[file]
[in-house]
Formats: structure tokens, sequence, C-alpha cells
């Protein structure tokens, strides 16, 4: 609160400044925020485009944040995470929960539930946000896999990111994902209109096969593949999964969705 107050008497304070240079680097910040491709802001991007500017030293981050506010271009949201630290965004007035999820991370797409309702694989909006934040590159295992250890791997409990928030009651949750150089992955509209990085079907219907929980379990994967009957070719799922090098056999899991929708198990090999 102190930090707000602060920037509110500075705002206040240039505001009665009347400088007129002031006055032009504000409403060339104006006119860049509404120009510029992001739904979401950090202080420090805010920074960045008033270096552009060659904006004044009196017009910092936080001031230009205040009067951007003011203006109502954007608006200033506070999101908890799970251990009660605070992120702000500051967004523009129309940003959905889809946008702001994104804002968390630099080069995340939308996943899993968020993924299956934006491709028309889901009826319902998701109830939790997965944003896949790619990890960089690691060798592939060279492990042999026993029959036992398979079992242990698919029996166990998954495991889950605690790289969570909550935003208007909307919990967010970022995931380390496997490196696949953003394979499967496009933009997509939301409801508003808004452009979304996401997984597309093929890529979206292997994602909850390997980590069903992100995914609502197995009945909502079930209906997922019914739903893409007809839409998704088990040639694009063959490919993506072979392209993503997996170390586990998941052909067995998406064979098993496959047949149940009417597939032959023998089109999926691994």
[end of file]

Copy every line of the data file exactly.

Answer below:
[in-house]
Formats: structure tokens, sequence, C-alpha cells
């Protein structure tokens, strides 16, 4: 609160400044925020485009944040995470929960539930946000896999990111994902209109096969593949999964969705 107050008497304070240079680097910040491709802001991007500017030293981050506010271009949201630290965004007035999820991370797409309702694989909006934040590159295992250890791997409990928030009651949750150089992955509209990085079907219907929980379990994967009957070719799922090098056999899991929708198990090999 102190930090707000602060920037509110500075705002206040240039505001009665009347400088007129002031006055032009504000409403060339104006006119860049509404120009510029992001739904979401950090202080420090805010920074960045008033270096552009060659904006004044009196017009910092936080001031230009205040009067951007003011203006109502954007608006200033506070999101908890799970251990009660605070992120702000500051967004523009129309940003959905889809946008702001994104804002968390630099080069995340939308996943899993968020993924299956934006491709028309889901009826319902998701109830939790997965944003896949790619990890960089690691060798592939060279492990042999026993029959036992398979079992242990698919029996166990998954495991889950605690790289969570909550935003208007909307919990967010970022995931380390496997490196696949953003394979499967496009933009997509939301409801508003808004452009979304996401997984597309093929890529979206292997994602909850390997980590069903992100995914609502197995009945909502079930209906997922019914739903893409007809839409998704088990040639694009063959490919993506072979392209993503997996170390586990998941052909067995998406064979098993496959047949149940009417597939032959023998089109999926691994």